What if Ernest Hemingway or Oscar Wilde wrote The Lord of the Rings?

Illustration for article titled What if Ernest Hemingway or Oscar Wilde wrote The Lord of the Rings?

Perhaps you've already read the Ayn Rand version of J.R.R. Tolkien's The Lord of the Rings, but how might the epic change in the hands of Ernest Hemingway, Oscar Wilde, Ian Fleming, or Lewis Carroll? Or, for that matter, George Lucas or Gene Roddenbury?


Alison Brooks' Alternative authors' versions of Lord of the Rings reimagines the adventures of Frodo, Sam, and Gandalf through the writing styles of a number of unexpected authors. Her Ernest Hemingway, for example, includes a terse description of the One Ring itself:

Frodo Baggins looked at the ring. The ring was round. It was a good ring. The hole at the heart of the ring was also round. The hole was clean and pure. The hole at the heart of the ring had an emptiness in it that made Frodo Baggins remember the big skies of the Shire when his father had taken him out and taught him to tear the heads off the small, furred things that walked there, even though he hated blood in those days and the stink of the blood was always part of the emptiness for him then and ever after.

While her Oscar Wilde engages Gollum in witty conversation

"He bested me in a riddle contest."

"A riddle contest?"

"It was so. And he cheated."

"To cheat in a riddle contest is a riddle in itself, and is therefore not cheating, but just another riddle."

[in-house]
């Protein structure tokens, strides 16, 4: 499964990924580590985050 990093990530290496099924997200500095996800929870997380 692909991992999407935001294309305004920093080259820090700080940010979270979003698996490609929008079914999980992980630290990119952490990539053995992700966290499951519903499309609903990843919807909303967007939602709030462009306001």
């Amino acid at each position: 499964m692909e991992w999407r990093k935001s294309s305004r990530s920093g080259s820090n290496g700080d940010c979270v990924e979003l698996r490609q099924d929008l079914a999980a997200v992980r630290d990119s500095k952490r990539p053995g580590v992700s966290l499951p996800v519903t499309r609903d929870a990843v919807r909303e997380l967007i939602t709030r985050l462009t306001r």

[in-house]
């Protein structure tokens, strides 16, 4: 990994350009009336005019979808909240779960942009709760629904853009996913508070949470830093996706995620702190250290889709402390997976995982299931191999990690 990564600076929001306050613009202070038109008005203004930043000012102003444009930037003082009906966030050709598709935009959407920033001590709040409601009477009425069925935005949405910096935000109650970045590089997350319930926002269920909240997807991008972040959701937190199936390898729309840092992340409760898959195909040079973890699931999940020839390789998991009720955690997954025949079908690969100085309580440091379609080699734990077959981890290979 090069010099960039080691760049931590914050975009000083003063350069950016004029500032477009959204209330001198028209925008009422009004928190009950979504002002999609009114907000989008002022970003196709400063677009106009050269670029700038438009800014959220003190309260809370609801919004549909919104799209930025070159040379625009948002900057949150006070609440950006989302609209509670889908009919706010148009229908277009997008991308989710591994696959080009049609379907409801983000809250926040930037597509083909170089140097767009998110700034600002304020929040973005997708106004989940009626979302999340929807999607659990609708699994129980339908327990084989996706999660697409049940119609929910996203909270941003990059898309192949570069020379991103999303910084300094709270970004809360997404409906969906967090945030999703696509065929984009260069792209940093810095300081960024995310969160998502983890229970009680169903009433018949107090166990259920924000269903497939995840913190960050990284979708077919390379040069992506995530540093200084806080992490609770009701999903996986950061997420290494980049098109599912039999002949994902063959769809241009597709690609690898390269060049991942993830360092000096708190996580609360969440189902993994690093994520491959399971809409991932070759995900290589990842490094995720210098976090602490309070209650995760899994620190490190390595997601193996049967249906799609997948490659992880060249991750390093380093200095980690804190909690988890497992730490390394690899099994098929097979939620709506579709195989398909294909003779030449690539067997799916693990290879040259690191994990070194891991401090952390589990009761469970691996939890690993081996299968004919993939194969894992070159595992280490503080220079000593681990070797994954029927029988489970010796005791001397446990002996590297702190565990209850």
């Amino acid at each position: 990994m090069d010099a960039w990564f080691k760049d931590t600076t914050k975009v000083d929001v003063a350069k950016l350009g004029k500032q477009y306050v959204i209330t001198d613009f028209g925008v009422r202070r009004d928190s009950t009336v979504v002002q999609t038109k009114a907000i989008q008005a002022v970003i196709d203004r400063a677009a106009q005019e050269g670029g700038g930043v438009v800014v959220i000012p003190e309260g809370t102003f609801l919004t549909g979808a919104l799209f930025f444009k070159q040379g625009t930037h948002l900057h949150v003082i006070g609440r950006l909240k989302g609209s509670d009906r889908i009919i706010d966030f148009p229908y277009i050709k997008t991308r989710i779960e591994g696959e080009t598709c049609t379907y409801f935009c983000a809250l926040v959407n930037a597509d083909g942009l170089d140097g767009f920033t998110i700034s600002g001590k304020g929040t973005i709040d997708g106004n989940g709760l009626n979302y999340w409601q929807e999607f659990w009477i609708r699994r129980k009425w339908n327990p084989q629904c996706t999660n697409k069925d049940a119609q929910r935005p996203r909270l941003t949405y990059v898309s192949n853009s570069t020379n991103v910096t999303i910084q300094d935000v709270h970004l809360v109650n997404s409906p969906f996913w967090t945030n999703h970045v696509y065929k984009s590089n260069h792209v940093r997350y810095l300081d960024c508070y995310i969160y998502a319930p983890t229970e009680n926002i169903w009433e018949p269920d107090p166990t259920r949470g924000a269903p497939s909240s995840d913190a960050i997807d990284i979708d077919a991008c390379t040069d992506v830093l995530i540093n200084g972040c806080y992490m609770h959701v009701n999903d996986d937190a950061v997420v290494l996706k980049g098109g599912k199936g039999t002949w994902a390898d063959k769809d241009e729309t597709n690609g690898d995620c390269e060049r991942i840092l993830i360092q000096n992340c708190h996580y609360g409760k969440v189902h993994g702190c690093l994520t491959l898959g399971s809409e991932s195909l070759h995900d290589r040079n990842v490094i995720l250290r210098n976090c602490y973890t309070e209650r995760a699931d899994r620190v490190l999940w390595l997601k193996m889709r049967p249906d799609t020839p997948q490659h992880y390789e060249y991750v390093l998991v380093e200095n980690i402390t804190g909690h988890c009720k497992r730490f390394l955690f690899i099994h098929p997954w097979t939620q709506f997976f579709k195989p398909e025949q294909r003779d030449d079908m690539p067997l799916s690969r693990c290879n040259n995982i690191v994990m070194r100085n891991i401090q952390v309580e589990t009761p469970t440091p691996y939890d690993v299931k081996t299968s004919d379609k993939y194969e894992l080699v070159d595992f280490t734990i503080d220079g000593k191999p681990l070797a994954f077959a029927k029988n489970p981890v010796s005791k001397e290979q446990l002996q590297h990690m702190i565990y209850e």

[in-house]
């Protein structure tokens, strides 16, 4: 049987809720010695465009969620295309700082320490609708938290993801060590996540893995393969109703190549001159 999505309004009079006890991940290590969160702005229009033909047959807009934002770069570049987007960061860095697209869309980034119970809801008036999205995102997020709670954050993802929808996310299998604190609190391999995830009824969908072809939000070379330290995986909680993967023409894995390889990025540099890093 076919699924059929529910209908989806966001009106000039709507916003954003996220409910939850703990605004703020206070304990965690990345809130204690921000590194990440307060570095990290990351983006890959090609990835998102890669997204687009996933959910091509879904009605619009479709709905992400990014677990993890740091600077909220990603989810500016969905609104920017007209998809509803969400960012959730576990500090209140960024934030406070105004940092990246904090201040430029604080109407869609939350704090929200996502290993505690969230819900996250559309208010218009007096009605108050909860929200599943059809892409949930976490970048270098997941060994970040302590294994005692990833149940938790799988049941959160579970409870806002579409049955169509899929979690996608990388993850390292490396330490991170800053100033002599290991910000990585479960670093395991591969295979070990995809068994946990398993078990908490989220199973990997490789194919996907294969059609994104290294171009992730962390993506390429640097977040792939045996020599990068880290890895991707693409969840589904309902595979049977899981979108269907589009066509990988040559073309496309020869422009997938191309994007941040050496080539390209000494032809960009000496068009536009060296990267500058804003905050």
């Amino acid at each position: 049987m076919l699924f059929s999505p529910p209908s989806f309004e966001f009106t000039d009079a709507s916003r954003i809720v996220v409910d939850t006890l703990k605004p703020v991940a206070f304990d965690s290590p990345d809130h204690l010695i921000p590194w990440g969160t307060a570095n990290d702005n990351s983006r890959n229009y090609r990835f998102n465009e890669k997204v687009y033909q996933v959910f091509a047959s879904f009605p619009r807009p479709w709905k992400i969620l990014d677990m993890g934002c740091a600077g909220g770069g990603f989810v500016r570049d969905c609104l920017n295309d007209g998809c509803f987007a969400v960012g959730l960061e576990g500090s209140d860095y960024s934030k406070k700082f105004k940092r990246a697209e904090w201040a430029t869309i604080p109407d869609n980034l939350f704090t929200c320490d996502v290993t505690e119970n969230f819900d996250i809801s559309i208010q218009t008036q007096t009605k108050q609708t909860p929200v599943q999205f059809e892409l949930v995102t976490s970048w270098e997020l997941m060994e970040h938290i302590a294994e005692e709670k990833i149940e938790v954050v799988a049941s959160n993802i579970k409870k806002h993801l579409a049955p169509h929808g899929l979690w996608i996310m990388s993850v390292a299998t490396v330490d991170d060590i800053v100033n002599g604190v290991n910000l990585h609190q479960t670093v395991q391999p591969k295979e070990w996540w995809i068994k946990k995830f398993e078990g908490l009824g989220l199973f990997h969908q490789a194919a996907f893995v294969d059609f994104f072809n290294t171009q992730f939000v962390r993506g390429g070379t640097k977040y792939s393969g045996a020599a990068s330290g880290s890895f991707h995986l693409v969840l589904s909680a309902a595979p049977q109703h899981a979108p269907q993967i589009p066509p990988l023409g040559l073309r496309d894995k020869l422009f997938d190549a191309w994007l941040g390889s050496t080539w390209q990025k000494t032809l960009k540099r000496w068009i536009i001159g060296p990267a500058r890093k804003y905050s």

"He cheated and asked me what he had in his pockets."

"He picked and pocketed a pretty prize, performing perfidious behaviour. How very noble, so like our own Lords and Masters"....

She even recasts the protagonists as characters from Star Trek in her Gene Roddenberry version:

"The Halflings, cap'n, they will na take the strain"

"Strider, we've got to get out of this snow. Legolas, did you get a reading on that creature?"

"Fascinating, Captain. It appears to be an unknown creature that lurks in the pool waiting for passing strangers. Ecologically implausible, captain."

"Do you know what it is?"

"I believe I said it was unknown, Dr Gimli. Logically, if I knew what it was, then it wouldn't be unknown."

"Cap'n, we're in some sort of temporal warp, stretching and deforming the plot. The snow should take place a day before our encounter with this beastie."

"Captain, what are we going to do."

"Boromir, put on that red armour."....

Poor Boromir. But the P.G. Wodehouse Lord of the Rings seems like it would be the most fun as a full-length novel, with Frodo as Bertie Wooster and Sam as Jeeves:

"Sam, I've decided to go and overthrow the Dark Lord by tossing his jewellery into a volcano."

"Very good, sir. Should I lay out your crazy adventure garb? I presume that this will pose a delay to tea-time. I would remind your Hobbitship that your Great Aunt Lobellia Sackville-Baggins is expected for tea."

"Blast! I say, bother! How can a chap overthrow the Dark Lord? I suppose I will have to delay my campaign."

"Very good, sir. I believe you will be free in about a decade."

"I'll do it then. Make a note, Sam."

Check out the rest of Brooks' mad literary mashups at Changing the Times, where she envisions Aragorn as Ian Fleming's James Bond, Frodo and Gandalf as Luke Skywalker and Obi-Wan Kenobi, and the tale of the Orcs as penned by Dylan Thomas. She even tries to compose a verse of Andrew Lloyd Weber's Middle Earth musical.


Alternative authors' versions of Lord of the Rings [Changing the Times via Metafilter]



The Wodehouse is actually frighteningly close to the real thing. I think one of the things I always liked about Fellowship of the Ring is that the first third of the book is nothing but procrastination — epic procrastination, if you will.